"Our living room is now a recording studio. I have my piano plugged into the computer and I play free concerts on Sunday on Facebook. I'm drawn back, almost in a reverie in my mind, to playing the stuff I heard when I was a kid. I play spiritual music. I play doo-wop. It's what I'm connecting with the most, and it's bringing so much comfort right now.

"The rest of the time I'm doing what everybody else is doing. I'm staying in. Playing solitaire sometimes. Playing dominoes. Walking out in the yard with my dog, Apache. He's a shih tzu Pomeranian. About 15 pounds, but he thinks he's 100 pounds. In the afternoons, I watch my soaps. The Young and the Restless and The Bold and the Beautiful.

"We have a plethora of trees here. I call them my cathedraI. I'll sit out there and I'll pray. I pray all the time lately. I pray for my family. I pray for New Orleans. It's sad what's going on in my city. So many people sick. I feel for them. I feel for the whole world, wherever people are suffering. I pray and I sing. That's getting me through. They say he that sings prays twice. What else can you really do?"

Suzanne Somers, 73, actress, author, health advocate, entrepreneur

Currently sheltering: At home with her husband, Alan Hamel, and their cat, Gloria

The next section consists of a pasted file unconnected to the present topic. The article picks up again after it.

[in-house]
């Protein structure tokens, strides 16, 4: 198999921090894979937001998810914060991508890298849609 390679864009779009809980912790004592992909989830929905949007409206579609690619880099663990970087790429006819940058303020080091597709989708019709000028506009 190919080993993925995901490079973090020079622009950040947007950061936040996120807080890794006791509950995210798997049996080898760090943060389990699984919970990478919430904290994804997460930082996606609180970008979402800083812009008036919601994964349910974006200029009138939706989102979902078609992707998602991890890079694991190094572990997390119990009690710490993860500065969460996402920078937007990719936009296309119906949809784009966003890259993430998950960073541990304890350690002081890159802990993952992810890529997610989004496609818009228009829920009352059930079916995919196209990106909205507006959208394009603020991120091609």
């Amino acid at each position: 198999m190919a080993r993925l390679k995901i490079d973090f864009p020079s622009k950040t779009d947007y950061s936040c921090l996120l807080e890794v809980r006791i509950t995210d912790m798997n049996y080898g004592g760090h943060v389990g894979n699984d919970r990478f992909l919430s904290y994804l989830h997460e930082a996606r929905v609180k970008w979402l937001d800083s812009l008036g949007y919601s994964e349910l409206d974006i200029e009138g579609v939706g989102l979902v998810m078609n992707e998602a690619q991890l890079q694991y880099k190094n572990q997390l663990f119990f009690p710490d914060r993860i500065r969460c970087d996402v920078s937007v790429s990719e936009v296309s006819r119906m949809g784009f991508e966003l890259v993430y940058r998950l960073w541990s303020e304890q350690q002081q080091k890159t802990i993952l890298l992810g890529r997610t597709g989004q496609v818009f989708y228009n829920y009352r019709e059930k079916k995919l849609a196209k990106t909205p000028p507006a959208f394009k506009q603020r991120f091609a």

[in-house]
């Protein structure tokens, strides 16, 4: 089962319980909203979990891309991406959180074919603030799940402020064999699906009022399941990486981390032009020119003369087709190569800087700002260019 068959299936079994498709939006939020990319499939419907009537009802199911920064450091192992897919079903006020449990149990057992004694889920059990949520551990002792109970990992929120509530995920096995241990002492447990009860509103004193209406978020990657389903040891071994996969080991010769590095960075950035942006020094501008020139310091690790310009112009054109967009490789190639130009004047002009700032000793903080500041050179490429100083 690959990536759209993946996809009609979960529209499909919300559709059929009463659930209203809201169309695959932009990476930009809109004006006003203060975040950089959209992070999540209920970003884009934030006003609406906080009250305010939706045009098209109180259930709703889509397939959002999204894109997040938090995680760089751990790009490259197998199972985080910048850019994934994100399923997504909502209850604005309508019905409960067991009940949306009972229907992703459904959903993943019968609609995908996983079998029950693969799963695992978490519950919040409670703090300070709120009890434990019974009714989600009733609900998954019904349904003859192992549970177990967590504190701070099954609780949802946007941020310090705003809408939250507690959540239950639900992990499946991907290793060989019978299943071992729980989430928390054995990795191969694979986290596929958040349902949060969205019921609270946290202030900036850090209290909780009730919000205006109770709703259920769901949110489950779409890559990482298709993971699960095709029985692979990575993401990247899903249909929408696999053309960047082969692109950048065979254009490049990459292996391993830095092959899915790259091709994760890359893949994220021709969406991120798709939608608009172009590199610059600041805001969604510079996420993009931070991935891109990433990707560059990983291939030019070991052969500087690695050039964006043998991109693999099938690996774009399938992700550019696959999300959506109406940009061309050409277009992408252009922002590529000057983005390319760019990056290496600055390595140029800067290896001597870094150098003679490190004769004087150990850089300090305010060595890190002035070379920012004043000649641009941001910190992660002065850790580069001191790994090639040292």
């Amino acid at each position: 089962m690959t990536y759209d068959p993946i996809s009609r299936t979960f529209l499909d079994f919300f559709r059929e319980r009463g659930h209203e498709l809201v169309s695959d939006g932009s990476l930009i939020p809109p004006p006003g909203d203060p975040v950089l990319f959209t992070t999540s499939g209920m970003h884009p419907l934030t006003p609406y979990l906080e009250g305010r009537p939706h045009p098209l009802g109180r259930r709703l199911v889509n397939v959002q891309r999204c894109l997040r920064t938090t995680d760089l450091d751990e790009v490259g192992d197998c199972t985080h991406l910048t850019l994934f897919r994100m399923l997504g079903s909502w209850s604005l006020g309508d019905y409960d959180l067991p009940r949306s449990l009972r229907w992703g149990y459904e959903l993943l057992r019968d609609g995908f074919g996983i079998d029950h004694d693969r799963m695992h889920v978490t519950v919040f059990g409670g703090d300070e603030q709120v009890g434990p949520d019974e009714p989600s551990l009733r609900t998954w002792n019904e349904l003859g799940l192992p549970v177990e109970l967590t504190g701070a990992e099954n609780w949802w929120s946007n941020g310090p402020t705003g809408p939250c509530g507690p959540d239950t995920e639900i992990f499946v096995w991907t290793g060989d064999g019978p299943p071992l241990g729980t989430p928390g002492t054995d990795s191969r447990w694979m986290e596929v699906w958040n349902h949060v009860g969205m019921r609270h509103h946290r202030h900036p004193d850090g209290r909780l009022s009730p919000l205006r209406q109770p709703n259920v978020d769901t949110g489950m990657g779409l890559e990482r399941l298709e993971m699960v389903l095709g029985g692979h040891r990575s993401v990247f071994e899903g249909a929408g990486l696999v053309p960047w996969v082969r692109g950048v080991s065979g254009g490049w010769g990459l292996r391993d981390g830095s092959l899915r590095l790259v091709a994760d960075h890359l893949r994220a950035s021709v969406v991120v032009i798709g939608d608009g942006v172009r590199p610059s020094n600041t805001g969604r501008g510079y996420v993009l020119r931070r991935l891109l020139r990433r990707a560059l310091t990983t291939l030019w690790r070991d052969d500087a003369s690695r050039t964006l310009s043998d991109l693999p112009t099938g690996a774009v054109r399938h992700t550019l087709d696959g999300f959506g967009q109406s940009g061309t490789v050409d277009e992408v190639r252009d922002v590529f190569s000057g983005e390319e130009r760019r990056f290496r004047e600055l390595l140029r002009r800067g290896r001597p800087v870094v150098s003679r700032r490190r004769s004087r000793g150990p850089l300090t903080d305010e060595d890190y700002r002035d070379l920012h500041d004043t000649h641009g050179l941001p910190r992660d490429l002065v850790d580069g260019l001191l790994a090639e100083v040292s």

Actress Suzanne Somers with her husband Alan Hamel

Courtesy of Suzanne Somers

Suzanne Somers and her husband, Alan Hamel.

"I fractured my hip several months ago, so I was already stuck at home when everybody had to quarantine. I'm married to a great guy. Alan and I have been together 50 years and he is full of energy; he's making the best of the situation. We can't see our family, but we'll still make a big deal of it when we get together on Skype. We'll glam it up. I feel better when we do. I'll put on a feather jacket and diamond earrings. He puts on his tuxedo jacket and Roger Moore 007 tuxedo shirt with the tie hanging, and we have a really good time.

"I never had a drink of hard liquor in my life until about five years ago, but as the situation has continued, we've started hosting virtual cocktail parties on Facebook Live and inviting everyone to join us. We'll sit ourselves at our bar, which we call Big Al's Bar, and have tequila with some caviar that we order from Costco. Last week, people showed up from New Zealand, Australia, the Middle East, all over Europe as well as the U.S. It seems like everybody enjoys ending the day with a cocktail."

Join the Discussion

0 | Add Yours

Please leave your comment below.

You must be logged in to leave a comment.

GO TO THIS ARTICLE